So is Annika ruining the LPGA Tour? Of course not. She's simply "focused all the time." And Karrie Webb is "working really hard." Didn't Tiger Woods revolutionize golf and usher in a new era of PGA Tour popularity with his laser-like intensity and intimidation? Tiger saved golf from its reputation as a backslapping country club sport because of his youth and focus. He rarely says anything controversial, he doesn't show up on TRL, and he has become more and more reclusive as his career has taken off. He simply plays with a fervor that makes playing partners, well, scared. Does Stephenson -- or anyone else -- begrudge Tiger his right to just play? Not really. And Tiger is as much Asian as he is black.
So why has Stephenson escaped without punishment? Because there are few prominent Asian-Americans in politics or sports journalism to take her to task. The Rush Limbaugh controversy might have died if journalists in Philadelphia didn't ask Donovan McNabb to comment several days after Limbaugh expressed his opinion on Sunday NFL Countdown. Then came input from political leaders like Al Sharpton and respected columnists like Ralph Wiley, and now Rush is off the ESPN airwaves. There is no similar outcry about the Stephenson situation.
Why not? Name a leading Asian-American political figure. Now name a well-known Asian-American in sports journalism. "Asian-Americans as a whole don't have a spokesperson," says Melissa Hung, editor of Hyphen Magazine. "We don't have a Jesse Jackson."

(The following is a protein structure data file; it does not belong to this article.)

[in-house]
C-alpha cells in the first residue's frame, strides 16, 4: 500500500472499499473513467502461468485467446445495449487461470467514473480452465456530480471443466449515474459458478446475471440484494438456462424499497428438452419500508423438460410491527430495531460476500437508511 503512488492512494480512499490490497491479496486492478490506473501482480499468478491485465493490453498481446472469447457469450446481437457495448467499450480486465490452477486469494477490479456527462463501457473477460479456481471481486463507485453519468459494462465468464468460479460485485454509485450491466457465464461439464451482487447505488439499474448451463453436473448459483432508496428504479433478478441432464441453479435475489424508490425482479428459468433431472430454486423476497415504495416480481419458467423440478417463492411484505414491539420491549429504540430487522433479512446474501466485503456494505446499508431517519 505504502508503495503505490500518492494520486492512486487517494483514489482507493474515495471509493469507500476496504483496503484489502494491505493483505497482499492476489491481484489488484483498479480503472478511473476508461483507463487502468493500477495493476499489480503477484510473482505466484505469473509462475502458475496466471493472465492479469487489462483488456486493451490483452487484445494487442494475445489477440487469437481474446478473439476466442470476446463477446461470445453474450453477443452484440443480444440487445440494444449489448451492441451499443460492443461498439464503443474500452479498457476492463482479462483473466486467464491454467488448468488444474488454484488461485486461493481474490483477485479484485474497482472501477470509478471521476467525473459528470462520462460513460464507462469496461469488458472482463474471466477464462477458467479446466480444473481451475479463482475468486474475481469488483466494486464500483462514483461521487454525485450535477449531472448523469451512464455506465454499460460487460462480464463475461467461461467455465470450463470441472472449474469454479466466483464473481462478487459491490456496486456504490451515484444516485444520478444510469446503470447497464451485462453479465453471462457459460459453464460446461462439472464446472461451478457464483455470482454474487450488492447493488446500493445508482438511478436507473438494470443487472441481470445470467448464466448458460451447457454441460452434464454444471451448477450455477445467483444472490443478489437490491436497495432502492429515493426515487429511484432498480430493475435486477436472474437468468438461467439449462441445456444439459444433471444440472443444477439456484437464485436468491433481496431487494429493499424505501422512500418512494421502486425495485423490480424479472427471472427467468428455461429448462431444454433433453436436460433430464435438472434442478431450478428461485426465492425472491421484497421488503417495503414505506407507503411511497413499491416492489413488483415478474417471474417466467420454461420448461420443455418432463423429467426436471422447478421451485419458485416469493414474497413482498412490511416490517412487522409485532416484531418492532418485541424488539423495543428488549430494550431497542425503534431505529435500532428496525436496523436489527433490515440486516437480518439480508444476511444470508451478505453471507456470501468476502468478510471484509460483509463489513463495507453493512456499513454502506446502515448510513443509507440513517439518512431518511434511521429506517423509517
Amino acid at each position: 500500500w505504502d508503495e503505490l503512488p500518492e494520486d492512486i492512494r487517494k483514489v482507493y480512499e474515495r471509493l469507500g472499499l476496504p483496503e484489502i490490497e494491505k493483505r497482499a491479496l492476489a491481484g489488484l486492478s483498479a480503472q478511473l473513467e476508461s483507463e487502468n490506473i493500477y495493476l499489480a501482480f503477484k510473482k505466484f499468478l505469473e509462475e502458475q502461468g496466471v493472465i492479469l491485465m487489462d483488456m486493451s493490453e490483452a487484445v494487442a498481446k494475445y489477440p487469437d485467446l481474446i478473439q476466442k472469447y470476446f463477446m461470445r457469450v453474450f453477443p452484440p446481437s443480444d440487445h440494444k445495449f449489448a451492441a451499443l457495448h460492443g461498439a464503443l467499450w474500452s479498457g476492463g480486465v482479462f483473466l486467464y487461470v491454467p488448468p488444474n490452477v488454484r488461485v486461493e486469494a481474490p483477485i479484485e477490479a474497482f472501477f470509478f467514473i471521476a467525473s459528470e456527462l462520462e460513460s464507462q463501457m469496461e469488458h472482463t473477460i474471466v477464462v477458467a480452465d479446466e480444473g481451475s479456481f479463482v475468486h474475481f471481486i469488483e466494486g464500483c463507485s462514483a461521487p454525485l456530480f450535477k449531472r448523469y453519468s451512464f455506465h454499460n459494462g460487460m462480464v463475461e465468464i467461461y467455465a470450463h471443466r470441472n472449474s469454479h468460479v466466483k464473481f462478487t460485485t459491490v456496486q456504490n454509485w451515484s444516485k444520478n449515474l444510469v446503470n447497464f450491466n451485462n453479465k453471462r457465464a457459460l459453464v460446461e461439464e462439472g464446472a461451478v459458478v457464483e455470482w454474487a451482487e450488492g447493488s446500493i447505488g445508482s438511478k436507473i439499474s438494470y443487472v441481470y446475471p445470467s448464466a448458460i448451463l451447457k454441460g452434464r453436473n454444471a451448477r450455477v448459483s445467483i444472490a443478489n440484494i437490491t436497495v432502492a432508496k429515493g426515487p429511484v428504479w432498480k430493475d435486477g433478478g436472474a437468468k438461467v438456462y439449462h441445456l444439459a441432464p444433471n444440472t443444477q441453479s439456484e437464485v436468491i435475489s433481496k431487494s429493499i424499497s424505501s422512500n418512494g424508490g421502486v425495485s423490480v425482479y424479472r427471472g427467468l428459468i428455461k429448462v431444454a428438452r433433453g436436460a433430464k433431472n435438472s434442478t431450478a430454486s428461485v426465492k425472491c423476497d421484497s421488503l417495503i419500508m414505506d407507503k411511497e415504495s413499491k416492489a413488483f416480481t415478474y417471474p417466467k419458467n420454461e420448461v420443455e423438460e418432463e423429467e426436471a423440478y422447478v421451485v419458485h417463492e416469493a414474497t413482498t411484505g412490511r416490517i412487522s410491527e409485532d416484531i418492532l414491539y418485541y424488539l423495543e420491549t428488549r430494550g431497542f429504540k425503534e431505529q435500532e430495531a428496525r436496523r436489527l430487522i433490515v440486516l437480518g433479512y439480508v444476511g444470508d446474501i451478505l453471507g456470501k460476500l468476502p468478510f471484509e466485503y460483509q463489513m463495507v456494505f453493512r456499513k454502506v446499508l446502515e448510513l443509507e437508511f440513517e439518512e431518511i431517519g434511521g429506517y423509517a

There is no Asian equivalent of presidential candidate Carol Moseley Braun (African-American), or columnist Dan LeBatard (Latino). Maybe that's because when CEOs and editors think of diversity, they do not think of Asian-Americans. Or maybe it's because Asian-Americans don't apply for political or journalistic leadership positions as often as they could. Or maybe it's because we have all been educated about the horrors perpetrated on blacks, Latinos and Native Americans, but not as much about Japanese internment camps and sweatshop conditions in Chinatowns across the country. But the end result is that racism directed against Asians is not considered as toxic as other forms of racism.
"We're still more of a minority fundamentally than African-Americans or Latinos or gays," says Yang. "We have not been active in speaking out, and we have been easily appeased. Because we don't cry foul, we're more fair game."
This must change. There will be more Ichiro Suzukis and Hideki Matsuis in baseball. There will be more Yao Mings in basketball. And surely there will be more Se Ri Paks in golf. One need only look at 13-year-old Asian-American phenom Michelle Wie -- who, by the way, is about as charismatic as any white golfer on the LPGA Tour -- for proof. And just as the number of Latinos in baseball has far outpaced the number of Latinos in journalism, the amount of Asians in golf will continue to exceed the number of those in a position to defend them.
The question is: Will empowered Americans like Votaw choose to limit Asian athletes with quotas, or limit intolerance by punishing discrimination in all forms?
Eric Adelson is a senior writer for ESPN Magazine. E-mail him at email@example.com.